“It’s good timing because vitamin D is getting great publicity about its added health benefits, in particular helping to fight some forms of cancer. This is the juice that’s good for the entire family, from growing kids to mom on the go and even grandmothers,” says Matt McLean, chief executive officer. “The vitamin D helps with the absorption of calcium, making our juice a better choice than many ordinary calcium-added OJs.” m
The industry gets on board with the non-dairy craze.
While much of the dairy industry considers soy to be a four-letter word, many processors are getting behind the non-dairy ingredient with product formulations that stay on point with the ever-growing, functional-food trend.
An example of this latest proclivity, is the rising popularity of soymilk. For example, supermarket and mass merchandise sales of Boulder Colo.-based White Wave’s Silk Soymilk, which accounts for more than 70 percent of the refrigerated soymilk category, grew almost 20 percent in 2003.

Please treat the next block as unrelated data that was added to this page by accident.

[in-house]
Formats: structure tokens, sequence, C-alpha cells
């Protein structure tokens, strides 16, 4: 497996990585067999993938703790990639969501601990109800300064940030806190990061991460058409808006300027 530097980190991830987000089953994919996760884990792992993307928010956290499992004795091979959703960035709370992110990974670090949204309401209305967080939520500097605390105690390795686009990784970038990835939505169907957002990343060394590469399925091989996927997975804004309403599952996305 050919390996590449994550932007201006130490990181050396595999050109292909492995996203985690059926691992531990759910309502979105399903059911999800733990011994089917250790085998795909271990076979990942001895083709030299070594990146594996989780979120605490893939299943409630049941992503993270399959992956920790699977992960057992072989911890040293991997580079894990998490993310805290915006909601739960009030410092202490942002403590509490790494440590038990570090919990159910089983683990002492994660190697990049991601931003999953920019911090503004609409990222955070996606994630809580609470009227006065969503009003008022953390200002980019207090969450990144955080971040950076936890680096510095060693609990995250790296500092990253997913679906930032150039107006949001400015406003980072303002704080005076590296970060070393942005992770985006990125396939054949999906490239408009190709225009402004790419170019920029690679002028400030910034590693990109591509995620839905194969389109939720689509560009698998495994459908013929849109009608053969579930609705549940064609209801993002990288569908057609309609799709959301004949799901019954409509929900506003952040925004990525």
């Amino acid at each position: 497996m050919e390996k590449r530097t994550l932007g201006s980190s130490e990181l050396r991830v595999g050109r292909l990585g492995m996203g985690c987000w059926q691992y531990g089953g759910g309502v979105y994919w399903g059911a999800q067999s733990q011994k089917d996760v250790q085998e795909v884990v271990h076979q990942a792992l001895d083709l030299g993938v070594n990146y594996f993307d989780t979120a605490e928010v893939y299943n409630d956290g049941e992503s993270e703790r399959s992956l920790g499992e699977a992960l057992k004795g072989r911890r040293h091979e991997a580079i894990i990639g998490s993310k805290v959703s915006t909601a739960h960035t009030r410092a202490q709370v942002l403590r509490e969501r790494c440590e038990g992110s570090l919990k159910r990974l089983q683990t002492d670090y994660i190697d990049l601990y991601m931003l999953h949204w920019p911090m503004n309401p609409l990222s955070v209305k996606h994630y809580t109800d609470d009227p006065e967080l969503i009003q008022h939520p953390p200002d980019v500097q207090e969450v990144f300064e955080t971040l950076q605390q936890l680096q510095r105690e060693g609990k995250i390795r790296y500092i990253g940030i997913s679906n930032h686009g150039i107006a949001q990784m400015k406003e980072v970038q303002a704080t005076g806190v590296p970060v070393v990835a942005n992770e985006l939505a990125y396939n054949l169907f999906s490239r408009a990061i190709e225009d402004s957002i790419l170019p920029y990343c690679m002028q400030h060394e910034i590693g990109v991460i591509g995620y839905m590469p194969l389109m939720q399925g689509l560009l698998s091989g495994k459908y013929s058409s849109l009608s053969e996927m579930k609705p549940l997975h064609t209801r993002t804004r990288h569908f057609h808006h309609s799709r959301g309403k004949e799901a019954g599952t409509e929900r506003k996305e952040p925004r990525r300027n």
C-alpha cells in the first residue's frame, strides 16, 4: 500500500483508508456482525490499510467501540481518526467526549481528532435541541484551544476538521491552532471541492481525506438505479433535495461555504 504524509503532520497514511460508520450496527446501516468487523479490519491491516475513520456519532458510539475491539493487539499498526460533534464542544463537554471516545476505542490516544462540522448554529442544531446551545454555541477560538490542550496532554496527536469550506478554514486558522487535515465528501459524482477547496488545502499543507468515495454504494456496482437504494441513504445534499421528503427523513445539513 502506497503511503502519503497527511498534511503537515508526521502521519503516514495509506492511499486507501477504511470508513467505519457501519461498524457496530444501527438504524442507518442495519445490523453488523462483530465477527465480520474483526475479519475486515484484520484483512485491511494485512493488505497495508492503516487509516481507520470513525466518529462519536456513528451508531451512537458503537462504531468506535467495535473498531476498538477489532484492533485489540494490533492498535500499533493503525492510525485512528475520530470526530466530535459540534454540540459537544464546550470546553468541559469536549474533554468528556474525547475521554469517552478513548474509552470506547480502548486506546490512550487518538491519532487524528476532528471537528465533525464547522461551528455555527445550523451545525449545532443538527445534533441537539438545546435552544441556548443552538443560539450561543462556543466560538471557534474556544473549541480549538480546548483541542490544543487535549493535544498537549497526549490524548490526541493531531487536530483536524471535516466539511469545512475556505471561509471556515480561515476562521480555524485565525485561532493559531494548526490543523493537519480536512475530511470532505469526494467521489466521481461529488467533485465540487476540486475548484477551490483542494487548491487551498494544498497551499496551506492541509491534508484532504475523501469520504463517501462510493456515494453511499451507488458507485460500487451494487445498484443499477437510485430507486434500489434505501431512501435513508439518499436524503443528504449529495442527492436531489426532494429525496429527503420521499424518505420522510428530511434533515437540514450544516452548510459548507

According to industry reports, soy beverages are one of the fastest-growing segments in the functional beverages industry. In 2003, sales of soy beverages reached $622 million and are expected to rise to $1.78 billion by 2010.
Soymilk, once a product only found in natural and health food stores, is now a staple in the fluid dairy aisle. Of course, there is much debate in the dairy industry about whether a soy product should be called “milk.”
White Wave, a division of Dallas-based dairy giant Dean Foods Co., is also appealing to the younger set with its Silk Soymilk products. The company’s soy beverage is now available in shelf-stable 6.5-ounce cartons. Silk Kids packs are available in vanilla, chocolate and strawberry flavors. Featuring a variety of playful animals, the soymilk packs are great for school lunches or as an on-the-go snack.
White Wave also offers Silk Light, a lighter version of its original soy beverage. The company says it does not use soybeans produced with the use of biotechnology and receives statements from all suppliers to guarantee no such ingredients are used.